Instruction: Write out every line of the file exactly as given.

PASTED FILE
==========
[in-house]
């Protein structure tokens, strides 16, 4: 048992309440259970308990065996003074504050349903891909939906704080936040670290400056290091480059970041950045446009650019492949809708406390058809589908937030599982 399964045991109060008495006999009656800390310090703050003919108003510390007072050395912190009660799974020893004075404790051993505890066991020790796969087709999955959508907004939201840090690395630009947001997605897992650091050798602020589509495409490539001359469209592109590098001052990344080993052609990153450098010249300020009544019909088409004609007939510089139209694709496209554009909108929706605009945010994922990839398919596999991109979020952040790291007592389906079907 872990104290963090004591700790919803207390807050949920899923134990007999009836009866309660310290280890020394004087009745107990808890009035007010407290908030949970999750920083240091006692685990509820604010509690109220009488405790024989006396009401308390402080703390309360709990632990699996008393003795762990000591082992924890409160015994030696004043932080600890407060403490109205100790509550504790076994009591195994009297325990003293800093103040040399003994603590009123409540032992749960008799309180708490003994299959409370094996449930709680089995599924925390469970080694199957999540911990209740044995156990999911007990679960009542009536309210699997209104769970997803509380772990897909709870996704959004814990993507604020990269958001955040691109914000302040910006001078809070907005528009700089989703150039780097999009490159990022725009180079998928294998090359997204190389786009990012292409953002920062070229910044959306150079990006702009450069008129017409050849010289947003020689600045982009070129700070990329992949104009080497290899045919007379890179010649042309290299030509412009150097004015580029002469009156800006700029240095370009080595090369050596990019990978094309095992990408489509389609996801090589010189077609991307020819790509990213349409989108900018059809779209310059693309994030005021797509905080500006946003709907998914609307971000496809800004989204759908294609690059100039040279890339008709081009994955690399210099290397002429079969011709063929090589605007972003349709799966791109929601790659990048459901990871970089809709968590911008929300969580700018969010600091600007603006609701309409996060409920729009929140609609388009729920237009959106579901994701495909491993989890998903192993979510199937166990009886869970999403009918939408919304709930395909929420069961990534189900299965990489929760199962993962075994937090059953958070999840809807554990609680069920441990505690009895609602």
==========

[in-house]
């Protein structure tokens, strides 16, 4: 048992309440259970308990065996003074504050349903891909939906704080936040670290400056290091480059970041950045446009650019492949809708406390058809589908937030599982 399964045991109060008495006999009656800390310090703050003919108003510390007072050395912190009660799974020893004075404790051993505890066991020790796969087709999955959508907004939201840090690395630009947001997605897992650091050798602020589509495409490539001359469209592109590098001052990344080993052609990153450098010249300020009544019909088409004609007939510089139209694709496209554009909108929706605009945010994922990839398919596999991109979020952040790291007592389906079907 872990104290963090004591700790919803207390807050949920899923134990007999009836009866309660310290280890020394004087009745107990808890009035007010407290908030949970999750920083240091006692685990509820604010509690109220009488405790024989006396009401308390402080703390309360709990632990699996008393003795762990000591082992924890409160015994030696004043932080600890407060403490109205100790509550504790076994009591195994009297325990003293800093103040040399003994603590009123409540032992749960008799309180708490003994299959409370094996449930709680089995599924925390469970080694199957999540911990209740044995156990999911007990679960009542009536309210699997209104769970997803509380772990897909709870996704959004814990993507604020990269958001955040691109914000302040910006001078809070907005528009700089989703150039780097999009490159990022725009180079998928294998090359997204190389786009990012292409953002920062070229910044959306150079990006702009450069008129017409050849010289947003020689600045982009070129700070990329992949104009080497290899045919007379890179010649042309290299030509412009150097004015580029002469009156800006700029240095370009080595090369050596990019990978094309095992990408489509389609996801090589010189077609991307020819790509990213349409989108900018059809779209310059693309994030005021797509905080500006946003709907998914609307971000496809800004989204759908294609690059100039040279890339008709081009994955690399210099290397002429079969011709063929090589605007972003349709799966791109929601790659990048459901990871970089809709968590911008929300969580700018969010600091600007603006609701309409996060409920729009929140609609388009729920237009959106579901994701495909491993989890998903192993979510199937166990009886869970999403009918939408919304709930395909929420069961990534189900299965990489929760199962993962075994937090059953958070999840809807554990609680069920441990505690009895609602």